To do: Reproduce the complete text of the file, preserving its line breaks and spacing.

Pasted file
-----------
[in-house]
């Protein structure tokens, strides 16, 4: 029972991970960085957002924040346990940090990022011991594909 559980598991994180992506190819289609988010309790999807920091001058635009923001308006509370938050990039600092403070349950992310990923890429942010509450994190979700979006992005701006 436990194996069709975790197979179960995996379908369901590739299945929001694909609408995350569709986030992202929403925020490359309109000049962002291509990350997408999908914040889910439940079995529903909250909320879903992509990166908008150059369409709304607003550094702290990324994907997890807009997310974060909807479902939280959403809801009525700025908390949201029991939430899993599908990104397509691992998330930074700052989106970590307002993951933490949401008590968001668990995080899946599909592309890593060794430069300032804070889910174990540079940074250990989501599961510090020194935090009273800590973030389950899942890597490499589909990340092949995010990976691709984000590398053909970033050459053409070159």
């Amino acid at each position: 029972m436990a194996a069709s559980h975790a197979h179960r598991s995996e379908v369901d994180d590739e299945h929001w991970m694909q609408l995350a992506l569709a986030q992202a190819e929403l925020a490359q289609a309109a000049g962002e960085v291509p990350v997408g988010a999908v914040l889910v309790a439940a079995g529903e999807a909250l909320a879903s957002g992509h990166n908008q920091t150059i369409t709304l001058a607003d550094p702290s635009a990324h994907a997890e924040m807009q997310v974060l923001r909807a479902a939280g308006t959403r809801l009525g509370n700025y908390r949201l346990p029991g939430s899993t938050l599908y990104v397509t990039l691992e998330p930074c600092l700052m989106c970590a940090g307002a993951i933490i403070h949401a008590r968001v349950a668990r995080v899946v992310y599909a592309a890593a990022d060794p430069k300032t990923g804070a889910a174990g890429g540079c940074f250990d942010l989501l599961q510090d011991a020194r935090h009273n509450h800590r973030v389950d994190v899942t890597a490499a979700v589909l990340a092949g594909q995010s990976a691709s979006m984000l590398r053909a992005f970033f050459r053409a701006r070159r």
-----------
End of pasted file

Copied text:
[in-house]
């Protein structure tokens, strides 16, 4: 029972991970960085957002924040346990940090990022011991594909 559980598991994180992506190819289609988010309790999807920091001058635009923001308006509370938050990039600092403070349950992310990923890429942010509450994190979700979006992005701006 436990194996069709975790197979179960995996379908369901590739299945929001694909609408995350569709986030992202929403925020490359309109000049962002291509990350997408999908914040889910439940079995529903909250909320879903992509990166908008150059369409709304607003550094702290990324994907997890807009997310974060909807479902939280959403809801009525700025908390949201029991939430899993599908990104397509691992998330930074700052989106970590307002993951933490949401008590968001668990995080899946599909592309890593060794430069300032804070889910174990540079940074250990989501599961510090020194935090009273800590973030389950899942890597490499589909990340092949995010990976691709984000590398053909970033050459053409070159």
């Amino acid at each position: 029972m436990a194996a069709s559980h975790a197979h179960r598991s995996e379908v369901d994180d590739e299945h929001w991970m694909q609408l995350a992506l569709a986030q992202a190819e929403l925020a490359q289609a309109a000049g962002e960085v291509p990350v997408g988010a999908v914040l889910v309790a439940a079995g529903e999807a909250l909320a879903s957002g992509h990166n908008q920091t150059i369409t709304l001058a607003d550094p702290s635009a990324h994907a997890e924040m807009q997310v974060l923001r909807a479902a939280g308006t959403r809801l009525g509370n700025y908390r949201l346990p029991g939430s899993t938050l599908y990104v397509t990039l691992e998330p930074c600092l700052m989106c970590a940090g307002a993951i933490i403070h949401a008590r968001v349950a668990r995080v899946v992310y599909a592309a890593a990022d060794p430069k300032t990923g804070a889910a174990g890429g540079c940074f250990d942010l989501l599961q510090d011991a020194r935090h009273n509450h800590r973030v389950d994190v899942t890597a490499a979700v589909l990340a092949g594909q995010s990976a691709s979006m984000l590398r053909a992005f970033f050459r053409a701006r070159r």